Nemoz et al. (2018) have determined two crystal structures of Ku 70/80 in complex with peptides containing the Ku binding motif of XLF, one of 19 amino-acid and the other of 13 amino-acid, solved to 2.8 and 2.9Å resolution, respectively [104]. These complexes exhibit a large outward movement resulting from a conformational change in the vWA domain of Ku80, which reveals an allosteric protein-peptide binding site for XLF binding (Figure 5A). Given that only short peptides from XLF C-terminus were used, it is unclear as to whether XLF undergoes extensive conformational changes, for example whether the complete flexible C-terminal tail of XLF folds into a more organised state. The open XLF-binding pocket is deep, and is composed of aromatic and hydrophobic residues surrounded by a few polar ones (Figure 5B). Unpublished work in our group has already examined the XLF-binding pocket in the closed and open states and identified the latter as a fragment hotspot, which could be utilised as a future drug interaction site (Figure 5C). An advantage in exploiting this interaction in drug discovery is that, as argued above, targeting the NHEJ upon establishment of the DNA-PK complex minimises activation of alternative ‘rescue’ double-strand-break repair pathways. Indeed, independent studies, have associated XLF absence with radiosensitivity and NHEJ impairment [10,76,105], while, importantly, mutations in the Ku binding motif of XLF resulted in impairments in XLF recruitment to double-strand-break sites and distortions in XLF-XRCC4 filament formation [104]. Using small-angle X-ray scattering (SAXS), Nemoz et al. (2018) demonstrated that this open conformation exists in equilibrium with the closed one, and XLF binding stabilises it further [104]. It should be noted that targeting this PPI could indeed prove challenging, given the unknowns with regards to the time, space and percentage equilibrium at which the open conformation exists. It will also depend on whether a small compound would be able to exert its effect within this binding pocket that is not always exposed and be able to stabilise this open conformation. However, inducing the opening with a 13 amino acid peptide, in the absence of the full-length XLF, gives hope that this site could be druggable.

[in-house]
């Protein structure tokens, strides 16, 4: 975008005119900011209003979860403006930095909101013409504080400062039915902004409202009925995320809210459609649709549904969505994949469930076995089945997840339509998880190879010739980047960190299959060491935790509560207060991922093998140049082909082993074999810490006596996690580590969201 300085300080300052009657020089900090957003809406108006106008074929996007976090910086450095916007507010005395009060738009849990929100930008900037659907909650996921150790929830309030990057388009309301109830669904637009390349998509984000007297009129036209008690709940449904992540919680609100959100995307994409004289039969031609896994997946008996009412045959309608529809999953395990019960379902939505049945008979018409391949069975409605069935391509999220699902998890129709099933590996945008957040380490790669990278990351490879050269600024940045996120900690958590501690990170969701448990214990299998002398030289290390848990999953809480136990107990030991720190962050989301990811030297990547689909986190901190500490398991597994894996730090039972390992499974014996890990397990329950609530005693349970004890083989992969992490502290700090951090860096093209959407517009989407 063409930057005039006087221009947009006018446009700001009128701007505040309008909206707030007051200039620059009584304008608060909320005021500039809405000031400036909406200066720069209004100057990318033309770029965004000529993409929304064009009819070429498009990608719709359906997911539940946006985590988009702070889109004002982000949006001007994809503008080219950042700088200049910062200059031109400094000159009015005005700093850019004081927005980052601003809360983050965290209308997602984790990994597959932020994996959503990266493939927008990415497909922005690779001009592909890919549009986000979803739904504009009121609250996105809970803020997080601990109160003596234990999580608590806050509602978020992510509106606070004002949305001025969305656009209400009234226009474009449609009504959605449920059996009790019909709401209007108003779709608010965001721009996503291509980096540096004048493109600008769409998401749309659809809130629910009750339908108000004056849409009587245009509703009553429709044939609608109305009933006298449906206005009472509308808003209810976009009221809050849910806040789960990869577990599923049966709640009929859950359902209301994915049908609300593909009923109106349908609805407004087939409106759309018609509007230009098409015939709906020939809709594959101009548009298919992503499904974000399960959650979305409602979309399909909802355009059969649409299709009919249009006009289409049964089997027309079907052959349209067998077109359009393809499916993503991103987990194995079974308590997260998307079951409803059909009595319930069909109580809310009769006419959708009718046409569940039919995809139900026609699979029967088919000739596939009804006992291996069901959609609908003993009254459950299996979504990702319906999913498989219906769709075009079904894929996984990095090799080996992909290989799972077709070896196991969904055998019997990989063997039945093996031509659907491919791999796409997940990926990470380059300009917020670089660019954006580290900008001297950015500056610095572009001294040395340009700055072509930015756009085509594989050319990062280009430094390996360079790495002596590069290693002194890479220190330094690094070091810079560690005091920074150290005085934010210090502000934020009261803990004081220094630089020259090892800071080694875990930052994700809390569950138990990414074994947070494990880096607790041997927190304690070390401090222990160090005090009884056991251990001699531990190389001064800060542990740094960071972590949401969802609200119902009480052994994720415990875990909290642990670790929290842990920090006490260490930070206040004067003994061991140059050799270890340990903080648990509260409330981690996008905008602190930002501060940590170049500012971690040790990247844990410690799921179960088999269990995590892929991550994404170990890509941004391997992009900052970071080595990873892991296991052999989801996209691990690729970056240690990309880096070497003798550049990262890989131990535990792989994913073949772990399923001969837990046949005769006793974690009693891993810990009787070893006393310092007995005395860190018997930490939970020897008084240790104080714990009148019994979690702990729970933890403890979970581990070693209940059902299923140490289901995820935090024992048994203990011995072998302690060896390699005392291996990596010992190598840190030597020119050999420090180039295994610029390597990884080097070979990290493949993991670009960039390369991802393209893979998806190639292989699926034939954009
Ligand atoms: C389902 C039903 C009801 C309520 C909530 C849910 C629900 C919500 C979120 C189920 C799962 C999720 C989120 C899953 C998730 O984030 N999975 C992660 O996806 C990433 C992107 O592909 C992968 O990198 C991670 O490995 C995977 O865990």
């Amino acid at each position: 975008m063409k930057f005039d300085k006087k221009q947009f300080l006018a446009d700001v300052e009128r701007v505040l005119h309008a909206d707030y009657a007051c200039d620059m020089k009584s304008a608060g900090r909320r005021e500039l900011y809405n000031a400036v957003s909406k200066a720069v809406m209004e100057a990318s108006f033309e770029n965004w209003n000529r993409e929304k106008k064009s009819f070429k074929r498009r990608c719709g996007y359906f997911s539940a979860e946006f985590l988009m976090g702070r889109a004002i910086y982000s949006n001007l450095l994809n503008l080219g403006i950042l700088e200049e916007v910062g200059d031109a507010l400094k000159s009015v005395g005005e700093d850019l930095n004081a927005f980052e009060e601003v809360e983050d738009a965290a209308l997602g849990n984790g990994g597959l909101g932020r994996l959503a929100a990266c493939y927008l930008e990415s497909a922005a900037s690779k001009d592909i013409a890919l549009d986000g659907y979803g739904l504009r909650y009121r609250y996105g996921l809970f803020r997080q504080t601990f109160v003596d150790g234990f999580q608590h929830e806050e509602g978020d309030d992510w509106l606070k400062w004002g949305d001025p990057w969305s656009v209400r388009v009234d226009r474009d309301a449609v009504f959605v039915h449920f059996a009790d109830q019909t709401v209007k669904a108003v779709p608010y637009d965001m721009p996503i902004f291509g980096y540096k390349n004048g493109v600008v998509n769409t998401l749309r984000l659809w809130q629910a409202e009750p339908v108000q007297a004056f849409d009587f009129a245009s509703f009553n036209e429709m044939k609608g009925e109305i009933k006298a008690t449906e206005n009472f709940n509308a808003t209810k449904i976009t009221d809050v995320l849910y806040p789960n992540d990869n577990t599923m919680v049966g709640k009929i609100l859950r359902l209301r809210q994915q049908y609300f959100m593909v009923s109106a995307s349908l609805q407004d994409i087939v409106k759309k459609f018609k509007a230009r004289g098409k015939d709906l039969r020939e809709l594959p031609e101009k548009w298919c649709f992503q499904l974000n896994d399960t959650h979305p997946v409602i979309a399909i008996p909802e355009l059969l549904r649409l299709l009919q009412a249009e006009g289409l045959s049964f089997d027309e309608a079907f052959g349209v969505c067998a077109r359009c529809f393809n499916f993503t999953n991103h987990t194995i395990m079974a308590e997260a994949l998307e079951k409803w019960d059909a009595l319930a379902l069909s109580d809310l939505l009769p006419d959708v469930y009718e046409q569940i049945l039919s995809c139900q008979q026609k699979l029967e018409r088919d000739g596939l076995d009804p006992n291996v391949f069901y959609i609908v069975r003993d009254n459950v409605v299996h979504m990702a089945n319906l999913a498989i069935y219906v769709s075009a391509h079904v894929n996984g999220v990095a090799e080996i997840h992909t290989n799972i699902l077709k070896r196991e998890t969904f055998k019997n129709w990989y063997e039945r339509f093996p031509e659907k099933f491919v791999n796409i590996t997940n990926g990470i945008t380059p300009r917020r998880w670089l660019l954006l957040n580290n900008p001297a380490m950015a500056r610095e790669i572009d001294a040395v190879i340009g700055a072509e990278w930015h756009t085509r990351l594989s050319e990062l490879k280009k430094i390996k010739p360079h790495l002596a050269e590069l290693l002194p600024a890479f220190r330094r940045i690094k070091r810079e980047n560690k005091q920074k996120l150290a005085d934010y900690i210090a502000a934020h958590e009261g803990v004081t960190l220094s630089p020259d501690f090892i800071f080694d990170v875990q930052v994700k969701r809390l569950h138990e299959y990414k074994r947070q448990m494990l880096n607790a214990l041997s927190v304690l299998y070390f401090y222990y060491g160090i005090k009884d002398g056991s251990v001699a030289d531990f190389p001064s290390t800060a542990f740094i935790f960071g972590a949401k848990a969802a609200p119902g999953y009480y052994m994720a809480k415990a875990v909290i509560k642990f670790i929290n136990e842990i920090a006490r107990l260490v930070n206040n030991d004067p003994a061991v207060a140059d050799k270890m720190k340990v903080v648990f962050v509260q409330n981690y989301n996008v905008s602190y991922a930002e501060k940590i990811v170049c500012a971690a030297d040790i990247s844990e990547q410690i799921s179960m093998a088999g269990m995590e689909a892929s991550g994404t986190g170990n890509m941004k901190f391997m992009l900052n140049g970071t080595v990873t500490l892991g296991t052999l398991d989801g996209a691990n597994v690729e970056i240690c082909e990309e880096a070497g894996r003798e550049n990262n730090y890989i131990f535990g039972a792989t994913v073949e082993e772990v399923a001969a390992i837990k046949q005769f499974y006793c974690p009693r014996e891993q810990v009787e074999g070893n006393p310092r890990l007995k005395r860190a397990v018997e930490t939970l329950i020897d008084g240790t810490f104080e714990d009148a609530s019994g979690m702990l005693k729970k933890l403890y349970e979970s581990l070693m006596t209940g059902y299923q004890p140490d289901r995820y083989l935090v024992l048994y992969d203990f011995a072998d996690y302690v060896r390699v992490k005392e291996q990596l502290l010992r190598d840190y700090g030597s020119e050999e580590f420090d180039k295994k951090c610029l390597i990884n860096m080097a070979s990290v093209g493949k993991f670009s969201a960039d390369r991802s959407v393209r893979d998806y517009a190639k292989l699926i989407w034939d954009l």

Illustration of the Ku80-XLF interaction and its potential druggability

Figure 5
Illustration of the Ku80-XLF interaction and its potential druggability

(A) Crystal structure of Ku 70/80 in complex with DNA, showing a closed conformation of the Ku 80 vWA domain (Walker et al., 2001; PDB: 1JEY [6]). Ku 70 is shown in slate and Ku80 in light green. The DNA visible at this angle (dark blue) corresponds to the hairpin part of the duplex DNA used for this study. The latter is used to block Ku from sliding off for crystallisation (B) Crystal structure of Ku 70/80 in complex with DNA and a 13 -amino acid peptide (density of only eight amino acids was modelled) of the C-terminus of XLF containing its Ku Binding Motif (KBM) (red), showing a conformational change of the Ku80 vWA domain on binding KBM (indicated by arrow), and revealing a buried, deep pocket observed (Nemoz et al., 2018; PDB: 6ERG [104]). Ku 70 is shown in slate and Ku80 in light green. As observed in (A), the DNA visible at this angle corresponds to the hairpin part of the duplex DNA used for this study. (C) Fragment hotspot maps of Ku80 in the ‘closed’ and ‘open’ conformations show that in the open conformation a clear hotspot for fragment binding is observed in the XLF binding pocket, which can act as a stepping-stone for structure-based drug discovery.